Physical activity has proven health benefits to humans. Too often we focus on the benefits of exercise, when we should consider the full range of physical activity undertaken during the day. We seek to help people exploit those benefits more effectively by better quantification of those benefits through improved modelling of the impact of behavior over the waking day (or 24 hour day) on health outcomes using compositional analysis.
Compositions are typically sets of values or amounts that quantify the breakdown of something into exclusive parts. For example the breakdown of the waking day (or the 24 hour day) between different activity types. Such quantities are inherently interdependent and negatively correlated (if you do an extra hour of vigorous activity you must be doing an hour less of some other activity type(s)), and convey only relative information. Conventional multivariate analysis techniques must be adjusted to allow for this. Compositional analysis describes such techniques.
The breakdown of the day by behaviour type is a composition. It is not reasonable to assess the impact of an increase in one behavior type in isolation. Allowance should be made for the behavior type(s) replaced. Isotemporal substitution is currently the most popular approach for allowing for this, but compositional analysis makes available the full range of multivariate data analysis techniques to the problem of physical activity.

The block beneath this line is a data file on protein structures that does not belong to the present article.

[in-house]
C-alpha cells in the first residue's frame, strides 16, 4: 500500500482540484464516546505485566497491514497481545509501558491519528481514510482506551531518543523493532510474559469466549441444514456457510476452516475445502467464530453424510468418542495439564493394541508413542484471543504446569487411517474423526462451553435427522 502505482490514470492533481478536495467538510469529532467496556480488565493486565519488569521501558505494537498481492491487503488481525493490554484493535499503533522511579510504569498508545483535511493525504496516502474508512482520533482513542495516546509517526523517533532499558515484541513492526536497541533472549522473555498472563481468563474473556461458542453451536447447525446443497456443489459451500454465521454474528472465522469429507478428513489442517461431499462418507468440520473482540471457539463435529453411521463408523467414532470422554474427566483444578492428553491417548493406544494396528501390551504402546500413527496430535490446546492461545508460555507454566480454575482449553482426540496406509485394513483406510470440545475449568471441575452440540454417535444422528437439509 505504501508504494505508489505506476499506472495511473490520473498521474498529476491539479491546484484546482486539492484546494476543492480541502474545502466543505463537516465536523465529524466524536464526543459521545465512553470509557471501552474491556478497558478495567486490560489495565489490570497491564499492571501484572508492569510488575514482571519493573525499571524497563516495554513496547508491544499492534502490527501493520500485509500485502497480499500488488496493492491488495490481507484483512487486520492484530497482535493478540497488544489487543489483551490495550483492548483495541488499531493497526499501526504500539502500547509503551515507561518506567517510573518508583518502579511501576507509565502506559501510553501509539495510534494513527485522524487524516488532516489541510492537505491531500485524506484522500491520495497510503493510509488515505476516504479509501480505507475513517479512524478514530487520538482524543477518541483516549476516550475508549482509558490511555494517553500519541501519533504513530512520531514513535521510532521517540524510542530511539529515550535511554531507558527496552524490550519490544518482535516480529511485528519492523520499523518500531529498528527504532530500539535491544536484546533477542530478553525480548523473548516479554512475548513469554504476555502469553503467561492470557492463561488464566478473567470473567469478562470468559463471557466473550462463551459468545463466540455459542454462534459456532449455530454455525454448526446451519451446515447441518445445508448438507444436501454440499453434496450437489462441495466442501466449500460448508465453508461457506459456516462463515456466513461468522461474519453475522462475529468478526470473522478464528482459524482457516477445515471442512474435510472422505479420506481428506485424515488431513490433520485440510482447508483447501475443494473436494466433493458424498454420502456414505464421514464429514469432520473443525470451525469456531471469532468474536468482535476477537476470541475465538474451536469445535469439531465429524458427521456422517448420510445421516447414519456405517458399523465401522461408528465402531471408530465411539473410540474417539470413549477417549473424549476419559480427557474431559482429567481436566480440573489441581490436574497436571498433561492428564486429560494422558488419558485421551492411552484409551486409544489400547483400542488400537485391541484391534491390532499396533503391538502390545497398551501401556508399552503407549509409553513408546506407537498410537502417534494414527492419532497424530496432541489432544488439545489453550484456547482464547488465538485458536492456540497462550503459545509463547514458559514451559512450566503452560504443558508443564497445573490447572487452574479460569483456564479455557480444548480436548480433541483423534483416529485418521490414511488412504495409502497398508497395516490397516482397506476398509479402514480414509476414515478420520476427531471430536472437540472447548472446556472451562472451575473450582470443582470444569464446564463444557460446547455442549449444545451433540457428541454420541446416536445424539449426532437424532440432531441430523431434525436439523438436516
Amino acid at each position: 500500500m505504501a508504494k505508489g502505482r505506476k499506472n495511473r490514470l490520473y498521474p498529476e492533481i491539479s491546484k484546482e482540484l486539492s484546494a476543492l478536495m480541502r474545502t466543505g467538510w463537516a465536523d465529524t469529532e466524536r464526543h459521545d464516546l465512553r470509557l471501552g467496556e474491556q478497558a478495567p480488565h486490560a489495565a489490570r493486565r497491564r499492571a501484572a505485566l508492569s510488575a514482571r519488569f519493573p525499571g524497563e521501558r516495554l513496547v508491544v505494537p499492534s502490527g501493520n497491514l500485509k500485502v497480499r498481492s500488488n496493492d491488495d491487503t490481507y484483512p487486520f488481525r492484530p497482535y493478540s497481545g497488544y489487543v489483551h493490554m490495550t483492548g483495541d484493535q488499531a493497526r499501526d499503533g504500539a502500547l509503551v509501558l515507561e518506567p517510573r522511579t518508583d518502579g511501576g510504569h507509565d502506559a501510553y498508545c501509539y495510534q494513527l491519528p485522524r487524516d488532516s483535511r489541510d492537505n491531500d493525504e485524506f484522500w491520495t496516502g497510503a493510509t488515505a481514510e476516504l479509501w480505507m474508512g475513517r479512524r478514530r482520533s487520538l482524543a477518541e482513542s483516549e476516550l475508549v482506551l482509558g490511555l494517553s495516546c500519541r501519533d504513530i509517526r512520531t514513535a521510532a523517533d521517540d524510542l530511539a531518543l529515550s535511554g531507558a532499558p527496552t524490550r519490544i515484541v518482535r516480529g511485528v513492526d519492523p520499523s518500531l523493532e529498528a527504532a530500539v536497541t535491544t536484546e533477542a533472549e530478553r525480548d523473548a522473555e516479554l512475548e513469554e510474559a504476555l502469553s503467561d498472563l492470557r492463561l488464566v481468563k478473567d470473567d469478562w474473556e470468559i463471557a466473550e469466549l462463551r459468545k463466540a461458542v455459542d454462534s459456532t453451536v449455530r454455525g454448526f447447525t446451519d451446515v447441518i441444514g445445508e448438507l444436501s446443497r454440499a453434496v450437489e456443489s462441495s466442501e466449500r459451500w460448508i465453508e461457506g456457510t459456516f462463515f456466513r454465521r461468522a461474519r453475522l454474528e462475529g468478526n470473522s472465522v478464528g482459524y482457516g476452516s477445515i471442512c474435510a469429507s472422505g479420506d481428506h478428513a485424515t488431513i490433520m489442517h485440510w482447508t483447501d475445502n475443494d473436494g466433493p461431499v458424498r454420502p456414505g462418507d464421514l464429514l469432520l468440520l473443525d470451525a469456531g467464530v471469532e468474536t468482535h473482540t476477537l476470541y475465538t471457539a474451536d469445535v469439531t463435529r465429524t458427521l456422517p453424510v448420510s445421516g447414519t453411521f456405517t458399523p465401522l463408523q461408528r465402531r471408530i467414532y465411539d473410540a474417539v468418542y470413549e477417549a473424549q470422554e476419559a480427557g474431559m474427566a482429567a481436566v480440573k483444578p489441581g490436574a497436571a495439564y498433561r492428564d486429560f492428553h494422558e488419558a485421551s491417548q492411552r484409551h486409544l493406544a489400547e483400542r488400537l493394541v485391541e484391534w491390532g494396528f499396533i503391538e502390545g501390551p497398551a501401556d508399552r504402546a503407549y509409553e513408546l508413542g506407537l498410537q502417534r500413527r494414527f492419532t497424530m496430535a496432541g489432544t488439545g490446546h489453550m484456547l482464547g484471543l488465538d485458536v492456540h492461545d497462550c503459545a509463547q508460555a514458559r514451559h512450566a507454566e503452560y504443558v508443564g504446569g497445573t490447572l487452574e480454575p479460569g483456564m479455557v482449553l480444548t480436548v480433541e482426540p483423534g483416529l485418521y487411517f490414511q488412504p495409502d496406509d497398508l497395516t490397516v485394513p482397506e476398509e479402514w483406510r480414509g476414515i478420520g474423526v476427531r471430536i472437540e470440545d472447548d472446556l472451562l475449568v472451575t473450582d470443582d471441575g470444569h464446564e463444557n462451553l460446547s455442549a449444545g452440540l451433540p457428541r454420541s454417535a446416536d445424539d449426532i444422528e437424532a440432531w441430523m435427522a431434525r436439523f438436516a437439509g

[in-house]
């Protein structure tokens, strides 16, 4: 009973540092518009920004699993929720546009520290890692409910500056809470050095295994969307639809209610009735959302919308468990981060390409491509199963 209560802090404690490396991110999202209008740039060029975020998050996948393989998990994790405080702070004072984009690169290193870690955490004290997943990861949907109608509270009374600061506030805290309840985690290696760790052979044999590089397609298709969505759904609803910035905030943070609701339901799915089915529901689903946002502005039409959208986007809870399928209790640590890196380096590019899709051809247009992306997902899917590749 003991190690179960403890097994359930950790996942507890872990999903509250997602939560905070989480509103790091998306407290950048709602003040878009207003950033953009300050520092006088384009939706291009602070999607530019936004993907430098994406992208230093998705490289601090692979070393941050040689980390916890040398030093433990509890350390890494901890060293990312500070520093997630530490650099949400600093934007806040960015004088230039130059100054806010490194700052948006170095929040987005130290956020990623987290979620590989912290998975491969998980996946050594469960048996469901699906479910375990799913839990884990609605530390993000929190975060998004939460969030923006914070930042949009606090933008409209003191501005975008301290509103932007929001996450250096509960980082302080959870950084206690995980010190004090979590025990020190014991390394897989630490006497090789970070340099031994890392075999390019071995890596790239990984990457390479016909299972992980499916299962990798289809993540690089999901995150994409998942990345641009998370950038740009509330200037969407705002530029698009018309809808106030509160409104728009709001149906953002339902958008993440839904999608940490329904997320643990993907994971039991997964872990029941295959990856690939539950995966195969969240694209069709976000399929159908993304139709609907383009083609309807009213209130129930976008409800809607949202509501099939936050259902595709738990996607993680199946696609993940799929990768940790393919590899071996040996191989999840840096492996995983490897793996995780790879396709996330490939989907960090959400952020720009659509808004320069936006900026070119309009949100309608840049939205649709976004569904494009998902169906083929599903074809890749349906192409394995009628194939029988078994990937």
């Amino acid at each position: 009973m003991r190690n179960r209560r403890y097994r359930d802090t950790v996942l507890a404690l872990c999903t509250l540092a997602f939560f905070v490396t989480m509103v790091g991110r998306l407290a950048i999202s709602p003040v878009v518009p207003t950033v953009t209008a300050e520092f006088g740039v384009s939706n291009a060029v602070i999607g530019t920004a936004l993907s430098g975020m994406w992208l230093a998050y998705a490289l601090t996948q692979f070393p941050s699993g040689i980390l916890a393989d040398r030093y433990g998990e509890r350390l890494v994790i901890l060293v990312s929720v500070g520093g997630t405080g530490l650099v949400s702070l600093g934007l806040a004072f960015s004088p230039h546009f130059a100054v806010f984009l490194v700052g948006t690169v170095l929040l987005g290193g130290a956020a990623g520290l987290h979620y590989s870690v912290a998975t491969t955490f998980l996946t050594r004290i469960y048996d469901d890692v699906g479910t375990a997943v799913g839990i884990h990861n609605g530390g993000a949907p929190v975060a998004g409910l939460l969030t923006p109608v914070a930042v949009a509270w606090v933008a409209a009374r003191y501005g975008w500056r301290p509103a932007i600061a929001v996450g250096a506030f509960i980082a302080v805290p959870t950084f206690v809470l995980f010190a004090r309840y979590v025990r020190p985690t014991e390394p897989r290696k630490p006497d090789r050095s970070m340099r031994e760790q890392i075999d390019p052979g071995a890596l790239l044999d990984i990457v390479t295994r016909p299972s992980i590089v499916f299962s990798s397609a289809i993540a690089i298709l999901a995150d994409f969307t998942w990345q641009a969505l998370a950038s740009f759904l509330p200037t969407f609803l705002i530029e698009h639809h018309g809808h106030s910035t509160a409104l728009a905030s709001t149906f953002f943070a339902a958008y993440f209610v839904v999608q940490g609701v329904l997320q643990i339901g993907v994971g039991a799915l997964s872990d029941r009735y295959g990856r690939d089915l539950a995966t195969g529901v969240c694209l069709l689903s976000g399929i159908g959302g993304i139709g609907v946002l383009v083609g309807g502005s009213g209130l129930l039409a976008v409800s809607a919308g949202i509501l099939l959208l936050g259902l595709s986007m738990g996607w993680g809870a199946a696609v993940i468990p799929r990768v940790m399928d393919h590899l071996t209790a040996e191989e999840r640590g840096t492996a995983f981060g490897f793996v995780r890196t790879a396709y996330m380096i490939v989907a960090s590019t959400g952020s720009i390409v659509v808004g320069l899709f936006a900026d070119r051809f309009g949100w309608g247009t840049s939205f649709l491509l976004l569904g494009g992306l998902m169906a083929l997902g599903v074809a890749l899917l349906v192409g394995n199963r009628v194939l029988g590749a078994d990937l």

We aim to inform and educate about the techniques of compositional analysis, and the interpretation of results.
We hope to share the latest developments in compositional analysis that might be applied to the field of physical activity in future.
We are developing techniques for applying compositional analysis to longitudinal trials, and to the problem of physical activity in general, and hope to share details of our work in this area on this website.
We'll be sharing and commenting on the latest results of applying compositional analysis to the problem of physical activity.
We will be providing tools and articles to assist researchers in applying compositional analysis to their own studies and data, and welcome enquiries from other researchers interested in collaboration.
Ultimately, the objective of our research is to help people live healthier lives. What composition of physical activity will help people achieve this, and how can this best be achieved? This is a place to share our best ideas.